By Mark Benvenuto
One of the classic series of United States silver coins that has been a solid collector favorite for decades is the Mercury dimes. Also called the Winged Liberty dimes, these little silver pieces were churned out of three Mints from 1916 to 1945, often in very large numbers. Many collectors know about the well-loved rarity right up at the beginning, the 1916-D.In looking for bargains among these 10-cent pieces, we’ll have to steer clear of that one. But there is still a wide array from which to choose.
When it comes to looking for bargains among the Mercury dimes, we’ll have to find some upper price limit and try to stick with it. We could shoot very low, but doing that gets us to the bags and rolls of these dimes in worn condition that are still around in abundance, and that people tend to call “junk silver.” Let’s go rather in a somewhat more upscale direction, and see just how good a set of dimes we can land if we decide that we can spend $50 for any handsome looking date or mint mark.
The good news is that right from the starting gate, both the 1916 and the 1916-S can be found for less than $50 each, and in mint state grades. There were more than 22 million Mercury dimes minted in Philadelphia that first year, and an example in a grade like MS-63 only costs about $50 today. The West Coast facility in San Francisco came through with over 10 million that year, and even though we in the collecting community seem to always keep a special place in our hearts for that ‘S’ mint mark, one of these can be nabbed in a grade like MS-60 for less than our price ceiling. Both of these dimes serve as a good base line as we dive a bit deeper into the series.
There are no real rarities nestled in the Mercury dimes past the 1916-D, unless we want to count large or small mint mark varieties and the occasional over date. This means there are plenty of them available, again in mint state condition. Some of the very common dates can be had in a grade such as MS-63 for $50 or less, like those from Philly just about every year from 1923 onward.Some of the ‘D’ and ‘S’ mint marks are hard enough to find in mint state grades that we may have to move down to something like EF-40 or even VF-20 if we want to stay at our price point. Yet when it comes to availability for any of these 10-cent pieces today, there is a definite break in the Mercury dimes which comes at 1931.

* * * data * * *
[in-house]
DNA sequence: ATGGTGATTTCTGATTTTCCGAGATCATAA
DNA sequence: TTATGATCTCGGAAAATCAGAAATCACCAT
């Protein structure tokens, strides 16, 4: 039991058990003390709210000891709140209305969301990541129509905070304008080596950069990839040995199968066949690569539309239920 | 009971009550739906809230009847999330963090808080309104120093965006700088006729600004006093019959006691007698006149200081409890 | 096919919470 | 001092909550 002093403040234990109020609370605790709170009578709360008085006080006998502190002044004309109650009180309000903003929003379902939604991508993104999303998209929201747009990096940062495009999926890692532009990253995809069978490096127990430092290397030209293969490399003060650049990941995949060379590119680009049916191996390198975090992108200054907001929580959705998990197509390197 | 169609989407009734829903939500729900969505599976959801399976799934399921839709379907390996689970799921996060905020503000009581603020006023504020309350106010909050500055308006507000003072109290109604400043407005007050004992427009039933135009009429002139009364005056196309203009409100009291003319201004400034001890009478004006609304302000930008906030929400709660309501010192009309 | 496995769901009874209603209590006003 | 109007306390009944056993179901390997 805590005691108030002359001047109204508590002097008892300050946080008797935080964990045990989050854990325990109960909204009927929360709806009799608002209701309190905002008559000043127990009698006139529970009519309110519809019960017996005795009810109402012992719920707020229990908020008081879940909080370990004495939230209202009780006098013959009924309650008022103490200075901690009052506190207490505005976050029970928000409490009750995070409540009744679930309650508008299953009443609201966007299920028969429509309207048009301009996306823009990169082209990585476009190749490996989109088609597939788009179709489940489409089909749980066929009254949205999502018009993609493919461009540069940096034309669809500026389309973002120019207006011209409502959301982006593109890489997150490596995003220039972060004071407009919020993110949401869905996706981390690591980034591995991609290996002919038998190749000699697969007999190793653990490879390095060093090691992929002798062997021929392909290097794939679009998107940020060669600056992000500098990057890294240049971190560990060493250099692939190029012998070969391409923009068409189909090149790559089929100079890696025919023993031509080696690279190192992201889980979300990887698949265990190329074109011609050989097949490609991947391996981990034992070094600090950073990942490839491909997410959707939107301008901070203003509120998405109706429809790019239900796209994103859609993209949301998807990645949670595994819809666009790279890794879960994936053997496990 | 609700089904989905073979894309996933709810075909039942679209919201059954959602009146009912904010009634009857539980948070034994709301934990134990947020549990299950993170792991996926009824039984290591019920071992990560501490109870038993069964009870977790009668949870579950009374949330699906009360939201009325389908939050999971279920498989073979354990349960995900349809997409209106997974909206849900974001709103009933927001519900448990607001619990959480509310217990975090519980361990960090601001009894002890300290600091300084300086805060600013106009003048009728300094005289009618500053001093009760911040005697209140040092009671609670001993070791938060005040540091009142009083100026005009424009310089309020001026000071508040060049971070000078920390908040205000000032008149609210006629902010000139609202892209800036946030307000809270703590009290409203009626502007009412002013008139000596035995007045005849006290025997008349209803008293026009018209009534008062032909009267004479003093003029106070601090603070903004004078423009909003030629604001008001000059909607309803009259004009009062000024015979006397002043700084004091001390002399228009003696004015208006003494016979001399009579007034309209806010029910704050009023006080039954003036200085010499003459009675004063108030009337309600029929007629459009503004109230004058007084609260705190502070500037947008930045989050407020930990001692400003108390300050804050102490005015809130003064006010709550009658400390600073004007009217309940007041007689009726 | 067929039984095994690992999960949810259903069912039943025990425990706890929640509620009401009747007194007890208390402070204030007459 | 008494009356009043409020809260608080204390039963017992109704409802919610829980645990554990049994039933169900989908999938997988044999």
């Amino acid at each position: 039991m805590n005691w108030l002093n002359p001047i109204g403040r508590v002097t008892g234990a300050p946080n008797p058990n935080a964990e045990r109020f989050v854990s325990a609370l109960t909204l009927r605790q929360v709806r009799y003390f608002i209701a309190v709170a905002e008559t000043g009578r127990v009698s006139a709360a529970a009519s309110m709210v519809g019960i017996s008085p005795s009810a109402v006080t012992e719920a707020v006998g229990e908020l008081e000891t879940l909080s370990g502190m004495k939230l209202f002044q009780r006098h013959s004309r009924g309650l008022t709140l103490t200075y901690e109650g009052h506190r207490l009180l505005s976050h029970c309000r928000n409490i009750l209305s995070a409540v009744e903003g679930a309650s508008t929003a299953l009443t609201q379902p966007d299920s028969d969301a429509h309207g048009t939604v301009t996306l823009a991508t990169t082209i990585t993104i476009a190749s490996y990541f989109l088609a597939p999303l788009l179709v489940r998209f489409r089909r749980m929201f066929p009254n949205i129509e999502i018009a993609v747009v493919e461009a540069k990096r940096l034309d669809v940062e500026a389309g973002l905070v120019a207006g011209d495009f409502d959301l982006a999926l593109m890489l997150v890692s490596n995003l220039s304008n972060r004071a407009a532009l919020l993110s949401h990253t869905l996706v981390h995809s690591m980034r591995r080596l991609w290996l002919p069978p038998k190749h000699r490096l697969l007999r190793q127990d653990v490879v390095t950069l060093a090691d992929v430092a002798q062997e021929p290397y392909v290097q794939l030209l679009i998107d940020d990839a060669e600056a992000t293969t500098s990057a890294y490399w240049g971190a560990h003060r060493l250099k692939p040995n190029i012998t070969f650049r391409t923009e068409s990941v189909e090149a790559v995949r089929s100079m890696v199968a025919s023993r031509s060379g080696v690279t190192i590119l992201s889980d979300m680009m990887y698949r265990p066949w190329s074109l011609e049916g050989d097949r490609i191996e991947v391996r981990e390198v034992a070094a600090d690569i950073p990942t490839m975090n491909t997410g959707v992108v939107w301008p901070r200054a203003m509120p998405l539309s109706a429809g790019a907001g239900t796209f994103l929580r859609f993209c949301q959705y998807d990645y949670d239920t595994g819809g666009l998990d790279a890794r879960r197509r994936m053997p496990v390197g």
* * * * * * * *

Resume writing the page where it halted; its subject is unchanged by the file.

Almost all the years leading up to that do have good mintages, but as mentioned, also tend to be expensive as we get into grades such as MS-63 or MS-65. They are certainly not difficult to collect. But there seems to be something of an unspoken belief that if we are going to pay $100 for a silver coin there ought to be a lot of silver in it. And while MS-63, or MS-64 – or higher – Mercury dimes do look absolutely gorgeous, they just don’t qualify as “a lot” of silver. Plus, we said $50 was our limit.
After 1931, starting in 1934 (there were none minted in the toughest years of the Great Depression in 1932 and 1933), the prices for mint state Mercury dimes dropped significantly. There is no one specific reason for this. There were very high mintages in some previous years; and there are a few years from 1931 to the end of the series where the mintage totals are not enormous, though certainly not tiny. But for whatever reason, it is now possible to get our hands on MS-65 pieces for $50 or less. It is even possible to snag some MS-65 examples with what are called FSB designations – meaning full, split bands.
Since we have come to the ‘FSB’ term, it might be wise to give this some thought.Without a doubt, FSB Mercury dimes are the sharpest strikes that were ever made, and that a person can find today. For the collector who has not yet delved to this depth within the series, the designation means that the bands at the center of the fasces on the reverse are completely delineated, and show no weakness of strike. Since we are opting for bargains, we will probably steer clear of many of the FSB examples.
When it comes to common Mercury dimes and excellent prices, the year 1941 also becomes something of a benchmark.That was the first year that any Mint poured out more than 100 million. The Philadelphia Mint did this in a big way, with 175,090,000 being the official total.This is one coin where we actually can get our hands on a MS-65 FSB specimen for a bit under $50. Looking from here to the end of the design’s life in 1945, we can find several others that fall into this delightful category as well – several being as low as $30 per coin.
Let’s mention one final possibility when it comes to Mercury dimes, one that undoubtedly will cost more than our $50 cap, but is worth looking at nonetheless.We’re talking about the proofs. Made from 1936 to 1942, there are precious few of them but the 1940, the 1941, and the 1942 just might be available for about $200. The 1942 is the most common, if that is the right word, with 22,329 to its tally. And that number is why $200 can be considered a bargain. To have a single proof Mercury dime in a collection would definitely be to have a crown jewel.
Mercury dimes remain a collector favorite. There are some good prices among these 10-cent pieces, up at the high end no less, for the collector who knows where to look.
As an Amazon Associate, Numismaticnews.net earns from qualifying purchases made through affiliate links.